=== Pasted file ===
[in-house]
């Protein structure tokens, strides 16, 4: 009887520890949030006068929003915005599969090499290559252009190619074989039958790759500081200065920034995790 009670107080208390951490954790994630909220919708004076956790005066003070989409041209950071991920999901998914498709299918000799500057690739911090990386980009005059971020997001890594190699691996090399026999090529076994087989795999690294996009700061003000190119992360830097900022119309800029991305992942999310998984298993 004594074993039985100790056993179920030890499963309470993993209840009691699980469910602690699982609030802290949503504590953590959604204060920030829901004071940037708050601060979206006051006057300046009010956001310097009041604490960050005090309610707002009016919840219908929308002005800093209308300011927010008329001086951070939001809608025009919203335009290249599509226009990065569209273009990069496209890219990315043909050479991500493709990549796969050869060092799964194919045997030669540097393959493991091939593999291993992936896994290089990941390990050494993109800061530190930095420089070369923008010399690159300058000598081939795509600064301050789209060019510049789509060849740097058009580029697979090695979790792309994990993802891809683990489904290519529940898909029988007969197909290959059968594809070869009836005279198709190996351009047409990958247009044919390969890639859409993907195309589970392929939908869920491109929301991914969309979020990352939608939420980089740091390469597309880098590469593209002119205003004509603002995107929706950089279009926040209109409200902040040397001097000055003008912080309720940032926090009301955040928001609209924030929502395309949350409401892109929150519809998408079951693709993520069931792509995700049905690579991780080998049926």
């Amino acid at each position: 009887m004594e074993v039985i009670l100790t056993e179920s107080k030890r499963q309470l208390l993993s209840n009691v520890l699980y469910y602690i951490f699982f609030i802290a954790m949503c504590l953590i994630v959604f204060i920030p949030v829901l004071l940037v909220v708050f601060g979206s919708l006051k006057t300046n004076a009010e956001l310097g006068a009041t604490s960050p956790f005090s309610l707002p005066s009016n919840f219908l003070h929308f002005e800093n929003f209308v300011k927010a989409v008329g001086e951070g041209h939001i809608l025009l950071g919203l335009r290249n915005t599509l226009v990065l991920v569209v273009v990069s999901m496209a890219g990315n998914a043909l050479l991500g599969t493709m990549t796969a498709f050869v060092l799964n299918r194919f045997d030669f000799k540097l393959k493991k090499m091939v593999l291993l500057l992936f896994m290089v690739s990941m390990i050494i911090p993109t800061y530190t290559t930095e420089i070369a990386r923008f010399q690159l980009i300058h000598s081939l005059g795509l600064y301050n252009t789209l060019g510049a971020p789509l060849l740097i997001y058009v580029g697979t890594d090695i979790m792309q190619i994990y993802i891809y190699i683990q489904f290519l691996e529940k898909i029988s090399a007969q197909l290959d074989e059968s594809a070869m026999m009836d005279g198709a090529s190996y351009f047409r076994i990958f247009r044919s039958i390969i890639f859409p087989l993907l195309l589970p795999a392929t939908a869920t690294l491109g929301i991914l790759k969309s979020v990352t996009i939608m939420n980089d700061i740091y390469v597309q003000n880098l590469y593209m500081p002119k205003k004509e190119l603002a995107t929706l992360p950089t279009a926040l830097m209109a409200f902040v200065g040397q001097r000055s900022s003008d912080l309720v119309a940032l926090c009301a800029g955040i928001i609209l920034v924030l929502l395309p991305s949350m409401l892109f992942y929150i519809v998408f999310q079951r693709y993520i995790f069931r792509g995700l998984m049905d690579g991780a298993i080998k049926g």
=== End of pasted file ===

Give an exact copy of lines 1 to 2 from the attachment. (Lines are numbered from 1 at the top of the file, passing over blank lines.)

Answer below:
[in-house]
């Protein structure tokens, strides 16, 4: 009887520890949030006068929003915005599969090499290559252009190619074989039958790759500081200065920034995790 009670107080208390951490954790994630909220919708004076956790005066003070989409041209950071991920999901998914498709299918000799500057690739911090990386980009005059971020997001890594190699691996090399026999090529076994087989795999690294996009700061003000190119992360830097900022119309800029991305992942999310998984298993 004594074993039985100790056993179920030890499963309470993993209840009691699980469910602690699982609030802290949503504590953590959604204060920030829901004071940037708050601060979206006051006057300046009010956001310097009041604490960050005090309610707002009016919840219908929308002005800093209308300011927010008329001086951070939001809608025009919203335009290249599509226009990065569209273009990069496209890219990315043909050479991500493709990549796969050869060092799964194919045997030669540097393959493991091939593999291993992936896994290089990941390990050494993109800061530190930095420089070369923008010399690159300058000598081939795509600064301050789209060019510049789509060849740097058009580029697979090695979790792309994990993802891809683990489904290519529940898909029988007969197909290959059968594809070869009836005279198709190996351009047409990958247009044919390969890639859409993907195309589970392929939908869920491109929301991914969309979020990352939608939420980089740091390469597309880098590469593209002119205003004509603002995107929706950089279009926040209109409200902040040397001097000055003008912080309720940032926090009301955040928001609209924030929502395309949350409401892109929150519809998408079951693709993520069931792509995700049905690579991780080998049926």